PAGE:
How does Shakespeare show different attitudes towards love in Romeo and Juliet ? If you were to ask people what the greatest “Love Story” of all time was, you can bet that, most of them would say Romeo and Juliet. However, it is not actually a love story, more a play with excessive, contrasting passions, including the most obvious. Love. This is where people get the idea that it is a love story. In this essay I will be exploring the way in which, along with the reasons why, Shakespeare showed different attitudes towards love in the play.
In this tragedy, many characters are in love, claim to be in love or have been in love at some stage. I am going to start my essay by looking at the way Romeo feels for Rosaline. “Benvolio: In love? Romeo: Out- Benvolio: Of love ? Romeo: Out of he favour, where I am in love.” This conversation between the characters Romeo and Benvolio shows that Romeo understands Rosaline does not feel the way about him, as he does about her, he knows he is experiencing unrequited love. The language Romeo is using when talking about his “love” for Rosaline is depressing which contrasts compared to the happiness and enjoyment usually associated with love.
“Romeo: Alas, that love whose view is muffled still” The use of the word muffled suggests that Romeos outlook on love is becoming unclear, and we are starting to see evidence of his uncertainties. On the other hand, this quote could be related to the metaphor “love is blind”, with Romeo not actually realising he needs to forget about Rosaline, and becoming more infatuated with her. When Romeo is discussing his feelings for Rosaline further with Benvolio, it becomes clear to the audience that Romeo is not in love with Rosaline, just in love with the idea of being in love with her. He is besotted with her, and the fact that she does not feel the same about him only makes him long for her even more.
“Romeo: Feather of lead, bright smoke, cold fire, sick health!” With Romeo combing two seemingly contradictory ideas to describe what his love feels like, it is becoming even more apparent that Romeo is confused and unsure of his feelings for Rosaline. The next attitude to love is where the Capulet’s demonstrate their love for their daughter, Juliet. “Capulet: My child is yet a stranger to the world; She hath not seen the change of fourteen years, Let two more summers with in their pride, Ere we may think her ripe to be a bride.”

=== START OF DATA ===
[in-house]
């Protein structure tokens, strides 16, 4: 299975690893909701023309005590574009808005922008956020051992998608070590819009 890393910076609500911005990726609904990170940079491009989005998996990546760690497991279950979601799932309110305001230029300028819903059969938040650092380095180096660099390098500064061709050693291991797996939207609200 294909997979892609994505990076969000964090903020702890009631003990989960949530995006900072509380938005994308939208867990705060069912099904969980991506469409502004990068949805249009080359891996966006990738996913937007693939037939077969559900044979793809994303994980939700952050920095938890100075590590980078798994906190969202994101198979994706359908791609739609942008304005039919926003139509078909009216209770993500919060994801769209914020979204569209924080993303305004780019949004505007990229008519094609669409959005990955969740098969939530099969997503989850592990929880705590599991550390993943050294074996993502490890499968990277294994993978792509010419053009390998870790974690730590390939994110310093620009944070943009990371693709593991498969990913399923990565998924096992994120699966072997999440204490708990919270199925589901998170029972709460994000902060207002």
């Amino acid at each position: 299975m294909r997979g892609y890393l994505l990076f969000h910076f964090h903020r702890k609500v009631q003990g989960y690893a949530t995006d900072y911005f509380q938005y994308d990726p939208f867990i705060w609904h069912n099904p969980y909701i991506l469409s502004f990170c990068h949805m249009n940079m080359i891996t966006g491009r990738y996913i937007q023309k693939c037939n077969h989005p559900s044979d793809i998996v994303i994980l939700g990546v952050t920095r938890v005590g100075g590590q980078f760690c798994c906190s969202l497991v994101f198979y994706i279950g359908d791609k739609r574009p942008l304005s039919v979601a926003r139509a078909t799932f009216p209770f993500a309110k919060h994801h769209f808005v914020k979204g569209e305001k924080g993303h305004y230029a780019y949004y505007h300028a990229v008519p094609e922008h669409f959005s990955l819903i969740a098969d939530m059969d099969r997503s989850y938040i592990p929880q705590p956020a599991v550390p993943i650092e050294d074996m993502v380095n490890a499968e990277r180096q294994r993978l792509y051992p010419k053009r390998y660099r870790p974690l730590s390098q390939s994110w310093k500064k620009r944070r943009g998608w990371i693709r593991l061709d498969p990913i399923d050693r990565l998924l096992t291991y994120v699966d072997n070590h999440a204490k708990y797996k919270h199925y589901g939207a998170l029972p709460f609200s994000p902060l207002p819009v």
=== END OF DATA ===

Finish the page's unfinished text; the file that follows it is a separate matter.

The discussion between Capulet and Paris, about Juliet shows that he is more than just the “Doting Dad”. It is evident that he is willing to bend the rules of society for his daughter, and allow her to stay unmarried for two more years, which shows that he has her best interests at heart. “The earth hath swallowed all my hopes but she, She is the hopeful lady of my earth.” This strong form of unconditional love Capulet has for his daughter is proven in both quotes. The word “hopeful” is important because it can be interpreted in two ways. The first being that he holds high hopes for Juliet, and wishes her to go far in life, and other being that when ever anything bad has happened, Juliet has always bought hope back into his life.
Despite the evidence that Capulet dearly loves Juliet, there is confirmation that Lady Capulet shows little maternal instinct towards her daughter. “Lady Capulet: Nurse, where’s my daughter? Call her forth to me. [ . . . ] Juliet: Madam, I am here. What is your will?” The way Lady Capulet asks Nurse to call her daughter shows that she is not interested in being a mother. The formal way Juliet responds to her mothers’ commands, by calling her “Madam” indicates that they do not spend much, if any, time together, and their mother/daughter relationship is non existent.
Nurse, on the other hand, is very caring and motherly towards Juliet, and it appears to the audience she actually cares more than Lady Capulet. “Thou wast the prettiest babe that I e’er nursed” This further reveals my previous point, that Nurse cares more for Juliet than her own mother does. The fact that, although Nurse once had a daughter, she said Juliet was “prettiest babe I e’er nursed” meaning she loved her more than any other baby she ever cared for.